I started with an initial goal of $1,000 and a pledge to colour my hair pink. The pink hair gave me an extra kick up the butt to get people talking and remind myself every day why I was doing this fundraiser and who I was doing it for. It's pretty hard to ignore bright pink hair every time you look in the mirror! With A LOT of hard work, support and involvement from generous family, friends and small Australian businesses my goal is now at $15,000 with just over $13,000 already raised - it blows my mind every time I think about it. 

I do this for one very plain and simple reason. I don't want women to continue to have to feel what I feel every single day, what the women I've met who have also been diagnosed feel every day. The emotional and physical pain that encompasses your life is something I want people to understand, in it's full and painful truth, because breast cancer is painful, what it does to women and their families is painful and ugly and traumatic. That is not to say the women who go through breast cancer aren't strong, of course they are, they are warriors, but this is a battle that has to end and in order for that to happen we need more research and research needs funding. 

Q3) What makes you feel courageous?

Honestly, this is a tricky one because most of the time, I don't feel courageous. I feel scared, of so many things. In saying this, in most cases, I don't let my fear stop me because I don't make the fear about me, I remind myself of the many women feeling how I feel and those who are yet to be diagnosed and THAT is what makes me feel courageous, the women around me. I feel courageous instead of laying in bed all day and crying I get up and I post a story on instagram about my fundraiser, encouraging people to donate, encouraging women to check their breasts, trying my best to educate people about breast cancer. So I guess, in one way, facing what I'm afraid of when it's telling me to curl up and let it defeat me, that makes me feel courageous.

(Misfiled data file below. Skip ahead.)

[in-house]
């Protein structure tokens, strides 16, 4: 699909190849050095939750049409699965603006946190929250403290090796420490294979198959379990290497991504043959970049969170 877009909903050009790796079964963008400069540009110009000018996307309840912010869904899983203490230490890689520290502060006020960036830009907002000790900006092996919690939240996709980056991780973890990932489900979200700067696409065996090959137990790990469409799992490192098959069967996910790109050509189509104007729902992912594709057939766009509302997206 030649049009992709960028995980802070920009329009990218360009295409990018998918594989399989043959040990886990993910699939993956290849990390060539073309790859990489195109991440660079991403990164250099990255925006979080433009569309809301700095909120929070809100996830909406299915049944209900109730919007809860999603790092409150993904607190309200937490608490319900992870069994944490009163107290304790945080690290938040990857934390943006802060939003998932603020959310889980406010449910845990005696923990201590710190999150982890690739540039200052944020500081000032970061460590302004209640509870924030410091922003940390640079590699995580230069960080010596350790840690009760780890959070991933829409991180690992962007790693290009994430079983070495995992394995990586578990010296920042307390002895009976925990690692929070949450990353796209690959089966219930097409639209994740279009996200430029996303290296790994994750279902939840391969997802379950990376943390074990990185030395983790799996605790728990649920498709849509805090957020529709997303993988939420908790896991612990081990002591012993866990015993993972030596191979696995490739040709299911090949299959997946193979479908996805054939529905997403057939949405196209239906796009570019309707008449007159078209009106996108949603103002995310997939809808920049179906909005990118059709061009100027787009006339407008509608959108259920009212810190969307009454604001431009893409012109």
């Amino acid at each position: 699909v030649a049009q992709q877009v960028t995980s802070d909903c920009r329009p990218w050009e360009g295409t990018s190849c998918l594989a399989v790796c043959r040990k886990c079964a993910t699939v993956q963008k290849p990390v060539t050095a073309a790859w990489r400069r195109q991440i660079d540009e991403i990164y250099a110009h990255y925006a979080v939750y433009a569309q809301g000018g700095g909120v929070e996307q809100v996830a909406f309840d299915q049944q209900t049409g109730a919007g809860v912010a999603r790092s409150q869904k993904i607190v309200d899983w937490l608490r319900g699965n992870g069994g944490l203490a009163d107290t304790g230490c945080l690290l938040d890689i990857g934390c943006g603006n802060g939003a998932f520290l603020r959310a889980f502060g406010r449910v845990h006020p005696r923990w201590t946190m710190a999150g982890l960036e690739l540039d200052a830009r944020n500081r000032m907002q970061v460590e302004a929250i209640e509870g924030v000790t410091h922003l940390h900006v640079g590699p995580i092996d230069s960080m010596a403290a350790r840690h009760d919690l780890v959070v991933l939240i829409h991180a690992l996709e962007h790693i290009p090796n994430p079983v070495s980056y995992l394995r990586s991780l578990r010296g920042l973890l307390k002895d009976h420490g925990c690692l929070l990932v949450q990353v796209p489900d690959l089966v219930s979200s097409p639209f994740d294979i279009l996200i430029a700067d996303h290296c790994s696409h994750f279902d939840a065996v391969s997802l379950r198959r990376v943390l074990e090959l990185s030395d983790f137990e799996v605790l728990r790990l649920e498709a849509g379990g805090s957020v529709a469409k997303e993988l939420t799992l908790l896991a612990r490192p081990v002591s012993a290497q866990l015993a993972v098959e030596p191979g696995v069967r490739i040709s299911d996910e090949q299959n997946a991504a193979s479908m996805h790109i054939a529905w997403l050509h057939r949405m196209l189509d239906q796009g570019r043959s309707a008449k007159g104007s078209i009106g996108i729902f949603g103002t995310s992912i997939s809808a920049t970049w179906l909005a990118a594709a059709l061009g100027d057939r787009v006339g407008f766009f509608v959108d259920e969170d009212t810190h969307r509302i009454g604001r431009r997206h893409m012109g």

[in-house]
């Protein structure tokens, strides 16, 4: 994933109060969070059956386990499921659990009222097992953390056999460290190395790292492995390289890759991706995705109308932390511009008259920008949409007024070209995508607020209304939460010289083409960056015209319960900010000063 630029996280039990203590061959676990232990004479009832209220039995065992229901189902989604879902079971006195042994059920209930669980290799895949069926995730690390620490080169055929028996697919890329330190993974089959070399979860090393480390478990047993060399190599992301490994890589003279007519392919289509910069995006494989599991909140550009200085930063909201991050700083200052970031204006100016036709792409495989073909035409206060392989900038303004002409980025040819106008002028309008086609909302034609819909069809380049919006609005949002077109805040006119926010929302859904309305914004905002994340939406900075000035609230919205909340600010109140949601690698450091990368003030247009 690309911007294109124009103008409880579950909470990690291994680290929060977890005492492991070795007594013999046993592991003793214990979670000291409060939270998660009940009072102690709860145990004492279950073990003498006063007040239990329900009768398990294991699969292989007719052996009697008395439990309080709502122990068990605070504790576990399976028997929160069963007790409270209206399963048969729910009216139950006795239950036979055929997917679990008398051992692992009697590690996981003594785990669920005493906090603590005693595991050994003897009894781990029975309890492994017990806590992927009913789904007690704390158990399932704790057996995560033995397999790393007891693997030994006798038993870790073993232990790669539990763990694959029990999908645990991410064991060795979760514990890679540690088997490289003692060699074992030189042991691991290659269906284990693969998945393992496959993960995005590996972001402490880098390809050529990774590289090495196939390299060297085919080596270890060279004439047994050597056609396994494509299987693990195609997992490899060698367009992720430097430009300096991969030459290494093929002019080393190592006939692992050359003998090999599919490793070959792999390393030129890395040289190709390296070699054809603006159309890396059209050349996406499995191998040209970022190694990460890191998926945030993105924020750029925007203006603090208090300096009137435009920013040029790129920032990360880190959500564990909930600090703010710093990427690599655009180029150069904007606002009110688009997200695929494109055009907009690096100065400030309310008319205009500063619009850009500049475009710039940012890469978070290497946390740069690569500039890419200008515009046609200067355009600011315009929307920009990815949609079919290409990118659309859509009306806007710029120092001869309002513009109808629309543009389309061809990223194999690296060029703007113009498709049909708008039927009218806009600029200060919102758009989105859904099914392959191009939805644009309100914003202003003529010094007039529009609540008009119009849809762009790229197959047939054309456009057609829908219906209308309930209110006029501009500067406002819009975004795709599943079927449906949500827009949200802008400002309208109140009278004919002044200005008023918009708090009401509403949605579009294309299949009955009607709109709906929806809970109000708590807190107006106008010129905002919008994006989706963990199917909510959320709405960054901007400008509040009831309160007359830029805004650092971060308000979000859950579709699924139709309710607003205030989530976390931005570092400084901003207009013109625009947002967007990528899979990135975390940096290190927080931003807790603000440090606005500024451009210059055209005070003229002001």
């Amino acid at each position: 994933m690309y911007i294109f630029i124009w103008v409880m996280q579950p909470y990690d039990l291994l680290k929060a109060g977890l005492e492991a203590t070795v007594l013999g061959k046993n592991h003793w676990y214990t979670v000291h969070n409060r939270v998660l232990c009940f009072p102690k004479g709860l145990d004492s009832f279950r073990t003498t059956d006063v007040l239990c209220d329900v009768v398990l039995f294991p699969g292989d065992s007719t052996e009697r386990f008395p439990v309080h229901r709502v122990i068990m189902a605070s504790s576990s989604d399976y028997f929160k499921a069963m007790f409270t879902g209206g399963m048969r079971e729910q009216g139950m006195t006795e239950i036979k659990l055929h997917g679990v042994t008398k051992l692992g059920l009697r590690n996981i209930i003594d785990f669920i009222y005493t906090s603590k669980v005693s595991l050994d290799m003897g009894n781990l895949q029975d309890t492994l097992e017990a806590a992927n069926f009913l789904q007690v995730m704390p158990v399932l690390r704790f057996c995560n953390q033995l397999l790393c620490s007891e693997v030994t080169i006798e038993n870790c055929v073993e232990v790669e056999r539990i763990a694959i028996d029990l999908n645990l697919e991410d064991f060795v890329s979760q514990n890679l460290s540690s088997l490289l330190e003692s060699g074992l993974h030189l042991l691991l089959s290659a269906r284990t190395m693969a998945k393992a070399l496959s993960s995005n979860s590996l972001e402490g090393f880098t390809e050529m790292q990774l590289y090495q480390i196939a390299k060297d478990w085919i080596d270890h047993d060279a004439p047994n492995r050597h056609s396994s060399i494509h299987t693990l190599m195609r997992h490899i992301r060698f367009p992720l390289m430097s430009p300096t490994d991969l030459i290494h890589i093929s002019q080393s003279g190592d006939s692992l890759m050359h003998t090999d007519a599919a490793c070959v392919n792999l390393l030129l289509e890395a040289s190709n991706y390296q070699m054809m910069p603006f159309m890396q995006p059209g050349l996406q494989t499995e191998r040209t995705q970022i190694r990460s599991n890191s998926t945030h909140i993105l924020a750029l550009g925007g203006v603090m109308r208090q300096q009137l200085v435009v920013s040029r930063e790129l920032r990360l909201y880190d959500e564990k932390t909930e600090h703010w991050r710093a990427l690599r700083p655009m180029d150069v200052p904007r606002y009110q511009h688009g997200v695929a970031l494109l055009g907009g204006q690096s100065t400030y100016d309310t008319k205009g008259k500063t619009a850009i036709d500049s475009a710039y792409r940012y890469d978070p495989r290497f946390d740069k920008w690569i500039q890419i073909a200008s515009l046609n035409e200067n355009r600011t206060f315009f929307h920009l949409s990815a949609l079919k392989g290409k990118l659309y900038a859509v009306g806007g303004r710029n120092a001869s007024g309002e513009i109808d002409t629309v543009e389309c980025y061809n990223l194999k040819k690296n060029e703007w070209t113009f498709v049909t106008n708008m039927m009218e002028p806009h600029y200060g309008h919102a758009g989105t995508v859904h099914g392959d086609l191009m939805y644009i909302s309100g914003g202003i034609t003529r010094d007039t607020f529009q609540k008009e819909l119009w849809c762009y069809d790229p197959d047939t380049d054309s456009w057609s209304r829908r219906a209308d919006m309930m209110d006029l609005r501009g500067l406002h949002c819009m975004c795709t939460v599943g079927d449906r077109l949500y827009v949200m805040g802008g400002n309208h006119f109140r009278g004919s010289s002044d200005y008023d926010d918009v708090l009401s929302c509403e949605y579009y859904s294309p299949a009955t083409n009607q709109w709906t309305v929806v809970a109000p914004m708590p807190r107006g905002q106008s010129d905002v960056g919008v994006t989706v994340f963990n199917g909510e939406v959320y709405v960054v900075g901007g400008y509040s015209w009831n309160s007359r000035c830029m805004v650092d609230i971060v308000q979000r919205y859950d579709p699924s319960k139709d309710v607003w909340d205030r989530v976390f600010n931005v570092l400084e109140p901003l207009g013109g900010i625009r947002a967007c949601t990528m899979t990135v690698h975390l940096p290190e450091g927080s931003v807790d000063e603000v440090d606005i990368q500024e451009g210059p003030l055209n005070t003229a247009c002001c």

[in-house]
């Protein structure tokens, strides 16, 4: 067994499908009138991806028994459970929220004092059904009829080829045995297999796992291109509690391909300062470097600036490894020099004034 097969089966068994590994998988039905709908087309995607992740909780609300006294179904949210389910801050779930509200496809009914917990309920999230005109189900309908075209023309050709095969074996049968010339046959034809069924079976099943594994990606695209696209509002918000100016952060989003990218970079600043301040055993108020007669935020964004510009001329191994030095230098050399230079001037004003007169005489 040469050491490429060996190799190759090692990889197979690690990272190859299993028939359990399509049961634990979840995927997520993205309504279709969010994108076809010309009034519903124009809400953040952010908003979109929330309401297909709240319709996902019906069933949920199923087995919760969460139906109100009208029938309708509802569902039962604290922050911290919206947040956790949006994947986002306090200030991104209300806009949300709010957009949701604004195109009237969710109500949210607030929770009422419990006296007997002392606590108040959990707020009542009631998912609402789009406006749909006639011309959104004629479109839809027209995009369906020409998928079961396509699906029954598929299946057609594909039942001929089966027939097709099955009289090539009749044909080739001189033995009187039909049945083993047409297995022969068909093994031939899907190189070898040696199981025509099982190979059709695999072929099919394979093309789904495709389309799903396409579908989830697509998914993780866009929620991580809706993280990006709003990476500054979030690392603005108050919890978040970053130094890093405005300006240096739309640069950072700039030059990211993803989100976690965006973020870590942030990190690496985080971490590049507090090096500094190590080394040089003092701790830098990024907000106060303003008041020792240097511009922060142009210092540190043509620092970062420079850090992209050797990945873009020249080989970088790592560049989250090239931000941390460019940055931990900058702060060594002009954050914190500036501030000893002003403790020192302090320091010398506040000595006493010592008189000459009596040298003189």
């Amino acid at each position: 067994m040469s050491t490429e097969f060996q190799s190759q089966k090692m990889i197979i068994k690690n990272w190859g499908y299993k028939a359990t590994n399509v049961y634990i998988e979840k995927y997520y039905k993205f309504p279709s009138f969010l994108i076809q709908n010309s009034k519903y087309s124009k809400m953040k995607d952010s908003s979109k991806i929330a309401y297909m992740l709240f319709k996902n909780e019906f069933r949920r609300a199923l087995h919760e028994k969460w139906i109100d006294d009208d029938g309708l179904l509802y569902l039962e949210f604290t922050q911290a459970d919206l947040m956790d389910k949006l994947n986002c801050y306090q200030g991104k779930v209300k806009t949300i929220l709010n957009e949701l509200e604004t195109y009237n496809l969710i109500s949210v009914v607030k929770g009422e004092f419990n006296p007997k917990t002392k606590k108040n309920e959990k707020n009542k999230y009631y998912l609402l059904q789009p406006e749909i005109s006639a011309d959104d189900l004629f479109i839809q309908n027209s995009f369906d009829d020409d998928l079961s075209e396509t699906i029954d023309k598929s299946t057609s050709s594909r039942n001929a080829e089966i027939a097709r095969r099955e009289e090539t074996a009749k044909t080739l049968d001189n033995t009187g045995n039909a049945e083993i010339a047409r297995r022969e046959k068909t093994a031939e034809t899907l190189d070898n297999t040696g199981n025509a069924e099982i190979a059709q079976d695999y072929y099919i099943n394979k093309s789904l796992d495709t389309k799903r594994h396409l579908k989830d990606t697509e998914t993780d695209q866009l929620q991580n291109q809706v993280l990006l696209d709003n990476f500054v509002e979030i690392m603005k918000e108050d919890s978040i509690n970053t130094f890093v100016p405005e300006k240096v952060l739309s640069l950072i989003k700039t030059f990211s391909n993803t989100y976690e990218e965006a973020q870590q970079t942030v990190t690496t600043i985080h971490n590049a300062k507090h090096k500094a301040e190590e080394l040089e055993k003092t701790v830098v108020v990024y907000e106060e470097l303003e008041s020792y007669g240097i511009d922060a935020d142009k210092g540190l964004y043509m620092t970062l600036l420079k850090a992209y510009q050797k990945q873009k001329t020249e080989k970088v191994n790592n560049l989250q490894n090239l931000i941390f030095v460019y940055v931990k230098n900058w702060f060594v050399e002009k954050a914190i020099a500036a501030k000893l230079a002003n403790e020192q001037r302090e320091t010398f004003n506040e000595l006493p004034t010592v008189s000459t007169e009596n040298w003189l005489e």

Q4) What is one thing you wish you could tell your 16-year-old self?

You are going to face some seriously shitty things but you are going to get through all of them because you have everything you need to get through challenging times. You will fall down, many times, and most of the time it won't be by choice, but you will pick yourself up every single time and your family will pick you up when it feels like too much. You'll find reasons to fight, and you'll do it for yourself and other people. You'll do this because the world isn't solely based on how you can help or benefit yourself, that is an empty world, it's about how you can help, inspire, lift and support others just like they will do for you. 

Q5) What is one piece of advice you can give a fellow lady who might be lacking courage?

It's okay to feel whatever you need to feel. It's okay to acknowledge and experience your anger, sadness, grief, despair and loss. Sometimes being courageous isn't always sunshine and lollipops. Sometimes it's having the strength to feel everything, to move through the many emotions life brings and to feel things we would rather run away from. 

In saying this, I want women who aren't feeling courageous to know, particularly those going through breast cancer, is that if you don't feel you have the courage you need right now you have a whole community of women around you who will help you to find your courage until you can be courageous on your own or until you feel ready to hold another persons hand through the discovery of their courage. 

You may not feel it right now but please know, you have it in you and those around you see it in you, because you fight every single day and that is bloody courageous.